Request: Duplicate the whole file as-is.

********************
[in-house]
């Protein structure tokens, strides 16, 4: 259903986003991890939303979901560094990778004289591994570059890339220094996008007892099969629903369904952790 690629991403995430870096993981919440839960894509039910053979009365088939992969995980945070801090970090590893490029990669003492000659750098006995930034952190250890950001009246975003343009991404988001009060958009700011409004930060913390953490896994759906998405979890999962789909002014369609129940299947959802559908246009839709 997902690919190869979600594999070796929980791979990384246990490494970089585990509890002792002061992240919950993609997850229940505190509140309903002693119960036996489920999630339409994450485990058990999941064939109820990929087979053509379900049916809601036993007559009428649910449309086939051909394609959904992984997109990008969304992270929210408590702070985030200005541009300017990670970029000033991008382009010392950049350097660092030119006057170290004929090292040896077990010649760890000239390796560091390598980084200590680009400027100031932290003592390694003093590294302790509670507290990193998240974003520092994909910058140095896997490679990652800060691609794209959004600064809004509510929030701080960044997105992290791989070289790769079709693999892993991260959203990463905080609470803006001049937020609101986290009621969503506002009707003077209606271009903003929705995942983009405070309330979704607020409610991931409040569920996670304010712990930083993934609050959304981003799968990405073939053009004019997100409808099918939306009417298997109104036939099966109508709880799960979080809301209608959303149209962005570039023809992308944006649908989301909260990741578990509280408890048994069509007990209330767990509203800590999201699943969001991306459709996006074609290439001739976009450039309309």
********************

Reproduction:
[in-house]
């Protein structure tokens, strides 16, 4: 259903986003991890939303979901560094990778004289591994570059890339220094996008007892099969629903369904952790 690629991403995430870096993981919440839960894509039910053979009365088939992969995980945070801090970090590893490029990669003492000659750098006995930034952190250890950001009246975003343009991404988001009060958009700011409004930060913390953490896994759906998405979890999962789909002014369609129940299947959802559908246009839709 997902690919190869979600594999070796929980791979990384246990490494970089585990509890002792002061992240919950993609997850229940505190509140309903002693119960036996489920999630339409994450485990058990999941064939109820990929087979053509379900049916809601036993007559009428649910449309086939051909394609959904992984997109990008969304992270929210408590702070985030200005541009300017990670970029000033991008382009010392950049350097660092030119006057170290004929090292040896077990010649760890000239390796560091390598980084200590680009400027100031932290003592390694003093590294302790509670507290990193998240974003520092994909910058140095896997490679990652800060691609794209959004600064809004509510929030701080960044997105992290791989070289790769079709693999892993991260959203990463905080609470803006001049937020609101986290009621969503506002009707003077209606271009903003929705995942983009405070309330979704607020409610991931409040569920996670304010712990930083993934609050959304981003799968990405073939053009004019997100409808099918939306009417298997109104036939099966109508709880799960979080809301209608959303149209962005570039023809992308944006649908989301909260990741578990509280408890048994069509007990209330767990509203800590999201699943969001991306459709996006074609290439001739976009450039309309």